New rules defining the profession of investment adviser is one area which is expected to have a bearing on licensing procedures and raise questions in the detail of how it will work in practice.
The draft regulations say: “No person may practice the profession of an investment adviser in the life insurance business unless such person is licensed and registered by the competent authority; No investment adviser can sell any life insurance product or Family Takaful product, unless they are also licensed and registered as an Insurance Producer by the Authority.”
“There is a grey area as far as the definition of ‘investment adviser’ is concerned as the draft regulations say ‘All persons practicing the profession of an investment adviser can provide only investment related advice to life insurance policyholders’”, said Mahmood Bangara, chairman of Dubai Chapter of the Institute of Chartered Accountants of India (ICAI).
The draft regulations propose a cap on commissions for lump sum investments and fixed-term contractual plans, and issue clear guidelines on the selling of insurance and investment products to safeguard the interest of customers.
The measures include a cap of 4.5% on the sale of lump sum portfolio bonds or offshore bonds by advisers from financial companies. This replaces commission payments of up to 10% paid by some insurers to the advisers on the sale of their products.
The draft stipulates that advisers must provide customers with a detailed schedule of fees and commissions for the entirety of a policy’s life cycle and customers have the option to cancel a policy within 30 days.
Indemnity commission will be restricted to 50% of the annual premium in the first year with the balance paid over the term of the policy.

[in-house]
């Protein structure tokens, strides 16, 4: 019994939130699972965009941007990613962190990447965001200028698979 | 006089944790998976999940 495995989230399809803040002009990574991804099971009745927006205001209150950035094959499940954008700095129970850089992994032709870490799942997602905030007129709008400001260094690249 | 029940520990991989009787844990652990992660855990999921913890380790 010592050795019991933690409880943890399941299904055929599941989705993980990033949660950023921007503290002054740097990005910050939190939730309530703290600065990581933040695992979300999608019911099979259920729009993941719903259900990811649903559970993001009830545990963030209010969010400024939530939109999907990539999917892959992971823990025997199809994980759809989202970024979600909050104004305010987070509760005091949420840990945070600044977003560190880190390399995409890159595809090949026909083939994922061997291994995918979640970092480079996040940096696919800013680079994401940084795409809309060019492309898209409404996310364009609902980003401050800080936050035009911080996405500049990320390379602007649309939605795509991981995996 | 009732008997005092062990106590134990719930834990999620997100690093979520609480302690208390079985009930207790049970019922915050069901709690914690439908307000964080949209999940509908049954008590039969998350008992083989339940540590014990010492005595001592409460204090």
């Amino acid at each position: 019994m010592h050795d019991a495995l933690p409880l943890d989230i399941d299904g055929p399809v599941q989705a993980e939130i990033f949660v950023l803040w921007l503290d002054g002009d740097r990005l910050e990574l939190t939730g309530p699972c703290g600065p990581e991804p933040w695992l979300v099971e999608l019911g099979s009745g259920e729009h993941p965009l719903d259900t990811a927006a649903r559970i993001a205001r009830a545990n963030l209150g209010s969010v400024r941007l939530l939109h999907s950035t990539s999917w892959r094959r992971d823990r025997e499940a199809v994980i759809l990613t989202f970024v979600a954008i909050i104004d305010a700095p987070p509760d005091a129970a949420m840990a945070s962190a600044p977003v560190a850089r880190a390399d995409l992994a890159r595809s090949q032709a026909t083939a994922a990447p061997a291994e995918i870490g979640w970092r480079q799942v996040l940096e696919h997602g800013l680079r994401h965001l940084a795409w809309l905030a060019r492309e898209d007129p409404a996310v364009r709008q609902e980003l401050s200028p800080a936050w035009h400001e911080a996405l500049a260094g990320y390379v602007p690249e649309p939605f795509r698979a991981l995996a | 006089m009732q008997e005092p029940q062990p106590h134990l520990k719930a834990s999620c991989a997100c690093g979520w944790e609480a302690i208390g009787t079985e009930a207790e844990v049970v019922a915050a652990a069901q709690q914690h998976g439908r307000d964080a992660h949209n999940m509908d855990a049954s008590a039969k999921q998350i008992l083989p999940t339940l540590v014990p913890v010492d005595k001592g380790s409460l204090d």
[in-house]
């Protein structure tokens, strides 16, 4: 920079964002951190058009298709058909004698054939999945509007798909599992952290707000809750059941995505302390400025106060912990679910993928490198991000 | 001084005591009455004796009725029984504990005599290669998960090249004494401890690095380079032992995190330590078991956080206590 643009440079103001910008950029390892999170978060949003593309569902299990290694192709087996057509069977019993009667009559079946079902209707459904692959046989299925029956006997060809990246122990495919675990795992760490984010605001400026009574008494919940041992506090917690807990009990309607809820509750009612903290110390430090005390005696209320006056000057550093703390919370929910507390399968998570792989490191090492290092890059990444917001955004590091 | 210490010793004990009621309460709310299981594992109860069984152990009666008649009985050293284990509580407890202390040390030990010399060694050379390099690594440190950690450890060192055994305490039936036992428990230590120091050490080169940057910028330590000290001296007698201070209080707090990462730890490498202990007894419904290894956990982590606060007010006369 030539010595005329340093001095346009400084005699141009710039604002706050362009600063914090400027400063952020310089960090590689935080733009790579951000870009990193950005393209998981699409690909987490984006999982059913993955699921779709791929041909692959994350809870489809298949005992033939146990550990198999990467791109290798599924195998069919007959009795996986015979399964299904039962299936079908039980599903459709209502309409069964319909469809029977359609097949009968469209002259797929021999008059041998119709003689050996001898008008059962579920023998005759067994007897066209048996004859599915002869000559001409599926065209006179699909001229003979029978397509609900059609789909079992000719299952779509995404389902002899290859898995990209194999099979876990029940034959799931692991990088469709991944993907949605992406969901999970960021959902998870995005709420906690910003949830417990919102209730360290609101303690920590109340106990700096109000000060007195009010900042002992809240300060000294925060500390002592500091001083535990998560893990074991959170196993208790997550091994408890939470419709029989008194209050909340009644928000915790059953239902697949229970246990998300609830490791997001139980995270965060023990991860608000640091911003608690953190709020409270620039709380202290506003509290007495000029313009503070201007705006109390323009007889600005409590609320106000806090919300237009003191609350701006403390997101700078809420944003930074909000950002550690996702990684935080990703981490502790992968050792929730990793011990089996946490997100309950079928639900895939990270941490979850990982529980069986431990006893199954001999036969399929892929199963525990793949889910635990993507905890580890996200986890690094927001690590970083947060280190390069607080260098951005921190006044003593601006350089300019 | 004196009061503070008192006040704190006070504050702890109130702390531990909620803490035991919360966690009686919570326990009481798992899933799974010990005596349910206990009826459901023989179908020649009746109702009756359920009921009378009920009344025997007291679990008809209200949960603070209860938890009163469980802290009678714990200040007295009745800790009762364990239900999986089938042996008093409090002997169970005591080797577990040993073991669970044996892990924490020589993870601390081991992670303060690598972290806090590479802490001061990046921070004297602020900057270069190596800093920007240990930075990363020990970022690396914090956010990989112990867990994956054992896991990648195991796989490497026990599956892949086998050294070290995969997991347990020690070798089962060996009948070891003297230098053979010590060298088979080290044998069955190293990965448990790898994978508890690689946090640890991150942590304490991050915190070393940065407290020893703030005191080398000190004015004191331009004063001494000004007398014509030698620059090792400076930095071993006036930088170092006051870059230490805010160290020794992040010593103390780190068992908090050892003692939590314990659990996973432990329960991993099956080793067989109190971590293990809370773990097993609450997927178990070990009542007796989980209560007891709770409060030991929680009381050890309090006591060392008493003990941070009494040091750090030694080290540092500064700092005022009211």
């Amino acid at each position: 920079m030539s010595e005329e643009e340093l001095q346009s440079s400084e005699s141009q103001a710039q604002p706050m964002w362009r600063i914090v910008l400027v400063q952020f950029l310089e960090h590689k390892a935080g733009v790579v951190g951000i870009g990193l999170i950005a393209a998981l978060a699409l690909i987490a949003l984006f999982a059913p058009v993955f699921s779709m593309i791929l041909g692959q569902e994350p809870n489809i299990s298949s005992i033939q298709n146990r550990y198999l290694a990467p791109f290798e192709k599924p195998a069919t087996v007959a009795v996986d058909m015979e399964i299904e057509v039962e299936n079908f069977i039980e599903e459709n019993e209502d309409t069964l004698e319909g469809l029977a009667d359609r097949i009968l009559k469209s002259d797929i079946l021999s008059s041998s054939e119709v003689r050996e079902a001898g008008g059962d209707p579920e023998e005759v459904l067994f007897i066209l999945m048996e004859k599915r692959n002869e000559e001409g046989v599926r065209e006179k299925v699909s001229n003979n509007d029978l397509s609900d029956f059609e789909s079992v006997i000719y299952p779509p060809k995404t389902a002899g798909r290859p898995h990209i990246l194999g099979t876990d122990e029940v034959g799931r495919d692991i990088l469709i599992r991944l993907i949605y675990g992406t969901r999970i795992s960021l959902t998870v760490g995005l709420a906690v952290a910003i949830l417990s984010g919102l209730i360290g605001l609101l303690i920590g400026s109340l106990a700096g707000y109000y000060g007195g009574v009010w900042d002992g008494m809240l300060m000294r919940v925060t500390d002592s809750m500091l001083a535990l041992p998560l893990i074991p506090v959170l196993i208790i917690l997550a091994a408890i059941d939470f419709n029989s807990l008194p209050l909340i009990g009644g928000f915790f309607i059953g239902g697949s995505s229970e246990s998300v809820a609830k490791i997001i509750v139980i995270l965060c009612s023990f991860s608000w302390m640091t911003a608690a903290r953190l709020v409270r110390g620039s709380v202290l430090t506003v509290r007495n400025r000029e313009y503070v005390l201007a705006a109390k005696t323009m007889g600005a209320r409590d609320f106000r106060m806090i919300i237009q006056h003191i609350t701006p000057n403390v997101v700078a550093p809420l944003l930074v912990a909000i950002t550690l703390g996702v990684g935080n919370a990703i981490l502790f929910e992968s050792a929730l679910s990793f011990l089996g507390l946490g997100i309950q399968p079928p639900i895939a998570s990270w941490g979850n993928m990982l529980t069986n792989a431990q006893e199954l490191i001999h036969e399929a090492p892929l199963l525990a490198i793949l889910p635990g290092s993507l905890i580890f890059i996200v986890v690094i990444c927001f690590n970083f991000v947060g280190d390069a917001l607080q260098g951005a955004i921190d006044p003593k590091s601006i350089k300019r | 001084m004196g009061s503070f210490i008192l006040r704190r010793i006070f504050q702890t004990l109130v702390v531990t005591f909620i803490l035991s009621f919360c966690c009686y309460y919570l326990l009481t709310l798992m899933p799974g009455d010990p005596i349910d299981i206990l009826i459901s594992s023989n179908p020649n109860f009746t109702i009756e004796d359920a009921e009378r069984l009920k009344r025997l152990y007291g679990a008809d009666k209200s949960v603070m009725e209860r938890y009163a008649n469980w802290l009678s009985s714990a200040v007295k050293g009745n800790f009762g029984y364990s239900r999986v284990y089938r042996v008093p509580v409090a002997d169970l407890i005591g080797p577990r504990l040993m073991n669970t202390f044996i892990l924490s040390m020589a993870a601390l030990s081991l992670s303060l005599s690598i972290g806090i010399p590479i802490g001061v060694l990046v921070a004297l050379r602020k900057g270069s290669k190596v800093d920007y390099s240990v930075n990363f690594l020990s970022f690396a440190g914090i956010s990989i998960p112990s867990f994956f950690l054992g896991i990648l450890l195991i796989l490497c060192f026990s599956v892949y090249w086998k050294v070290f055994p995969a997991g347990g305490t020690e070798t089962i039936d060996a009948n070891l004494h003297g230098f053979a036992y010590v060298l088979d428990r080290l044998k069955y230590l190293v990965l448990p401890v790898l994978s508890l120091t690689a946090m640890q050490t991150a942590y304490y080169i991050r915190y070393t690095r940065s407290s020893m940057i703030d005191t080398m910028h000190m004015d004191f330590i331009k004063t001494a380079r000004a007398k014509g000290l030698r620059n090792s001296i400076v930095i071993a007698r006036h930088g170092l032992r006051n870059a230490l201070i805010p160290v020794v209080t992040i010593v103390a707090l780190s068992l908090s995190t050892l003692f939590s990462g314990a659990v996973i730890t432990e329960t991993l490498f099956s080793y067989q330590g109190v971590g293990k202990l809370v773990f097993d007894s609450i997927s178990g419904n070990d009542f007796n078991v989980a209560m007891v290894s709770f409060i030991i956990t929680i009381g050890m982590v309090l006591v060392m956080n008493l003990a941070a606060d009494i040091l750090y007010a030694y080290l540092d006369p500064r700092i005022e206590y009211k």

Aftab Hasan, chief executive of Arya Insurance, said: “Advisers will have to be prepared for lesser fees and commission on the sale of lump sum portfolio bonds and other investment products.
“Further, they have to come clean as far as miss-selling by an ‘unqualified sales force’ is concerned and be transparent about fees and commission when dealing with retail and corporate customers.”
Companies in the spotlight
The draft regulations apply to insurance companies incorporated in the UAE, or foreign branches of insurance companies licensed to carry out insurance operations either through a branch or an insurance agent.
They also include those companies engaged in the operations of Takaful (Islamic insurance), reinsurance and bancassurance. The provisions of the regulation also apply to all the professions associated with insurance.
The fees paid to an investment adviser for providing investment related advice will be considered to be part of the total commission if the fees are not fully disclosed separately from all other charges or if the customer is not fully aware of the fees and services at policy inception.
As such, it must be in line with the overall commission limit rules. If the fees are fully disclosed separately from all other charges and the customer is fully aware of the fees and services at policy inception, then the fees are not part of total commissions.
Sajit Marakar, chief executive, Essem Insurance Services, Dubai, said: “Advisers will be forced to do a lot of explaining to their clients and be transparent in fees charged.
“The payment of fees, including up-front, fixed, advice, management and trailing, to an insurance producer and/or investment adviser is allowed only if the fees are not recouped from the product offered, the customer is fully aware of the fees and the fees are considered to be part of total commissions.”
The authority is now seeking industry feedback to the draft rules before its anticipated implementation in 2020.